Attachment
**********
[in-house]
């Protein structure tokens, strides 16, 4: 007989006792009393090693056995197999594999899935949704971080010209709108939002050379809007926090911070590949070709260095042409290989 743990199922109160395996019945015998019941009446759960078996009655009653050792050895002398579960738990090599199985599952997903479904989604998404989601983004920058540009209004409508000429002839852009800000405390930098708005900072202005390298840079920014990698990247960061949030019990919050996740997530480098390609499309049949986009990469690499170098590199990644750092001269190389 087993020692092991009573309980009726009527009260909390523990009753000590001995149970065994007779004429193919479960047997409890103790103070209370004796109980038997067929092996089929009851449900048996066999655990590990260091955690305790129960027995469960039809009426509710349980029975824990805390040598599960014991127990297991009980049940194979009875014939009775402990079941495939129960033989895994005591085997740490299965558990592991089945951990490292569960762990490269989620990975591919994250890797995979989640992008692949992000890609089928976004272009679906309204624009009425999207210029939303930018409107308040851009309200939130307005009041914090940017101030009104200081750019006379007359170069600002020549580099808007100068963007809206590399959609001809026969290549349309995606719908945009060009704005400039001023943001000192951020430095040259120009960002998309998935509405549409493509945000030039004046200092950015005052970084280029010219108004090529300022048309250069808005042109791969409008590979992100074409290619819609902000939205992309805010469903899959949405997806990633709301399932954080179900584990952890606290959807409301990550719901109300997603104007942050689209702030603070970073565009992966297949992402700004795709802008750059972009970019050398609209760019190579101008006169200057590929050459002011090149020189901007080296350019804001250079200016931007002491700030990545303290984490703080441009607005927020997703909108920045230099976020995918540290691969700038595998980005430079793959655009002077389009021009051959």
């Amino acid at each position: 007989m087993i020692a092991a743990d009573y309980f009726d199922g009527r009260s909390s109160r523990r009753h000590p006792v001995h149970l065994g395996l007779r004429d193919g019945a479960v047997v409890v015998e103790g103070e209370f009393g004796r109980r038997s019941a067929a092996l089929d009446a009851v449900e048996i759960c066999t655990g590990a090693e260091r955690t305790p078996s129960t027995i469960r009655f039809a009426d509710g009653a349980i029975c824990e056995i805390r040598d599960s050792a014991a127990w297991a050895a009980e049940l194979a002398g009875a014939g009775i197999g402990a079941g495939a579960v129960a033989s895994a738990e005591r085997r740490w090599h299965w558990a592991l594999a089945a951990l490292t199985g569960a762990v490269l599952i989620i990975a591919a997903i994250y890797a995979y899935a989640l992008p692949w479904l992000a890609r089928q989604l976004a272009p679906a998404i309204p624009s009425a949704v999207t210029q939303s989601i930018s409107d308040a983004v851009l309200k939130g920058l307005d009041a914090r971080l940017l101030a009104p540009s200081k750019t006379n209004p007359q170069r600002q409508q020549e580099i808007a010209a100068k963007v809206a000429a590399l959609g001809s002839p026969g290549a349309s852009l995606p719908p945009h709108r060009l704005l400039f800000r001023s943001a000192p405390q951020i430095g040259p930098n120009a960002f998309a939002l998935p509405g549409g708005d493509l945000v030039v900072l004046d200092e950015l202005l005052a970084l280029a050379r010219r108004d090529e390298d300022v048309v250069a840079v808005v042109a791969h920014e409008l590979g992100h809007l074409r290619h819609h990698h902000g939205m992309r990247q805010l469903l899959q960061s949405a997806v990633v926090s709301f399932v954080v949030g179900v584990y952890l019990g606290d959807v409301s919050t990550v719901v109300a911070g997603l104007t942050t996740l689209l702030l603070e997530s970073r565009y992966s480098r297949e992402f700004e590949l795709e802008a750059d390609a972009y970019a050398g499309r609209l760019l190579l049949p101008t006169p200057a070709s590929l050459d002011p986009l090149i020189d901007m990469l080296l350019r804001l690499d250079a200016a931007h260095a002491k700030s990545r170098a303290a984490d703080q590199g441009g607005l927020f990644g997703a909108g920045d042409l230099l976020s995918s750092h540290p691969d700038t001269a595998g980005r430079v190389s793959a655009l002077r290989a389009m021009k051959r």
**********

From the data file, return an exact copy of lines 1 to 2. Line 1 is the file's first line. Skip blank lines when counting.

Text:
[in-house]
């Protein structure tokens, strides 16, 4: 007989006792009393090693056995197999594999899935949704971080010209709108939002050379809007926090911070590949070709260095042409290989 743990199922109160395996019945015998019941009446759960078996009655009653050792050895002398579960738990090599199985599952997903479904989604998404989601983004920058540009209004409508000429002839852009800000405390930098708005900072202005390298840079920014990698990247960061949030019990919050996740997530480098390609499309049949986009990469690499170098590199990644750092001269190389 087993020692092991009573309980009726009527009260909390523990009753000590001995149970065994007779004429193919479960047997409890103790103070209370004796109980038997067929092996089929009851449900048996066999655990590990260091955690305790129960027995469960039809009426509710349980029975824990805390040598599960014991127990297991009980049940194979009875014939009775402990079941495939129960033989895994005591085997740490299965558990592991089945951990490292569960762990490269989620990975591919994250890797995979989640992008692949992000890609089928976004272009679906309204624009009425999207210029939303930018409107308040851009309200939130307005009041914090940017101030009104200081750019006379007359170069600002020549580099808007100068963007809206590399959609001809026969290549349309995606719908945009060009704005400039001023943001000192951020430095040259120009960002998309998935509405549409493509945000030039004046200092950015005052970084280029010219108004090529300022048309250069808005042109791969409008590979992100074409290619819609902000939205992309805010469903899959949405997806990633709301399932954080179900584990952890606290959807409301990550719901109300997603104007942050689209702030603070970073565009992966297949992402700004795709802008750059972009970019050398609209760019190579101008006169200057590929050459002011090149020189901007080296350019804001250079200016931007002491700030990545303290984490703080441009607005927020997703909108920045230099976020995918540290691969700038595998980005430079793959655009002077389009021009051959």